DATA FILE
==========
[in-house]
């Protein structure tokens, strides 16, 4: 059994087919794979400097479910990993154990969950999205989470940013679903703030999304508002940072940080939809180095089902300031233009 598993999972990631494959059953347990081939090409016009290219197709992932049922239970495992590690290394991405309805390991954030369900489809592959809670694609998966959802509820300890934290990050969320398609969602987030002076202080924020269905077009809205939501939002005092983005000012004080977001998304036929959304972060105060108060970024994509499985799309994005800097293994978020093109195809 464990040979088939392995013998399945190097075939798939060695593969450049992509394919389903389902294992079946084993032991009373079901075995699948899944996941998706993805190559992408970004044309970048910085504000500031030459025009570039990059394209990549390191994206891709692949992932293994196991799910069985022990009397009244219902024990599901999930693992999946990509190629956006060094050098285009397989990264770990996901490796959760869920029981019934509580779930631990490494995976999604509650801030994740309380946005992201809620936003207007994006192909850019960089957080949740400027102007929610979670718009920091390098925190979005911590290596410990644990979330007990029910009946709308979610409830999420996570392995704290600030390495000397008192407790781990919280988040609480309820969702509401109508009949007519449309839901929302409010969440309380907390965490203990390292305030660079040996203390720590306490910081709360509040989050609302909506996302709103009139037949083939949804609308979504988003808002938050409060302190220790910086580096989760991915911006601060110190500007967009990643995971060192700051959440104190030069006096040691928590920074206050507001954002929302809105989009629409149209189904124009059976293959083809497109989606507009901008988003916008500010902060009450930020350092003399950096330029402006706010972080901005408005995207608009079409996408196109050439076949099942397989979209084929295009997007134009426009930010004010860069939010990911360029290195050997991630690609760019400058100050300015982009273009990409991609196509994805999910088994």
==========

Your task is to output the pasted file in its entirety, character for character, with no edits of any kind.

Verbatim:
[in-house]
């Protein structure tokens, strides 16, 4: 059994087919794979400097479910990993154990969950999205989470940013679903703030999304508002940072940080939809180095089902300031233009 598993999972990631494959059953347990081939090409016009290219197709992932049922239970495992590690290394991405309805390991954030369900489809592959809670694609998966959802509820300890934290990050969320398609969602987030002076202080924020269905077009809205939501939002005092983005000012004080977001998304036929959304972060105060108060970024994509499985799309994005800097293994978020093109195809 464990040979088939392995013998399945190097075939798939060695593969450049992509394919389903389902294992079946084993032991009373079901075995699948899944996941998706993805190559992408970004044309970048910085504000500031030459025009570039990059394209990549390191994206891709692949992932293994196991799910069985022990009397009244219902024990599901999930693992999946990509190629956006060094050098285009397989990264770990996901490796959760869920029981019934509580779930631990490494995976999604509650801030994740309380946005992201809620936003207007994006192909850019960089957080949740400027102007929610979670718009920091390098925190979005911590290596410990644990979330007990029910009946709308979610409830999420996570392995704290600030390495000397008192407790781990919280988040609480309820969702509401109508009949007519449309839901929302409010969440309380907390965490203990390292305030660079040996203390720590306490910081709360509040989050609302909506996302709103009139037949083939949804609308979504988003808002938050409060302190220790910086580096989760991915911006601060110190500007967009990643995971060192700051959440104190030069006096040691928590920074206050507001954002929302809105989009629409149209189904124009059976293959083809497109989606507009901008988003916008500010902060009450930020350092003399950096330029402006706010972080901005408005995207608009079409996408196109050439076949099942397989979209084929295009997007134009426009930010004010860069939010990911360029290195050997991630690609760019400058100050300015982009273009990409991609196509994805999910088994």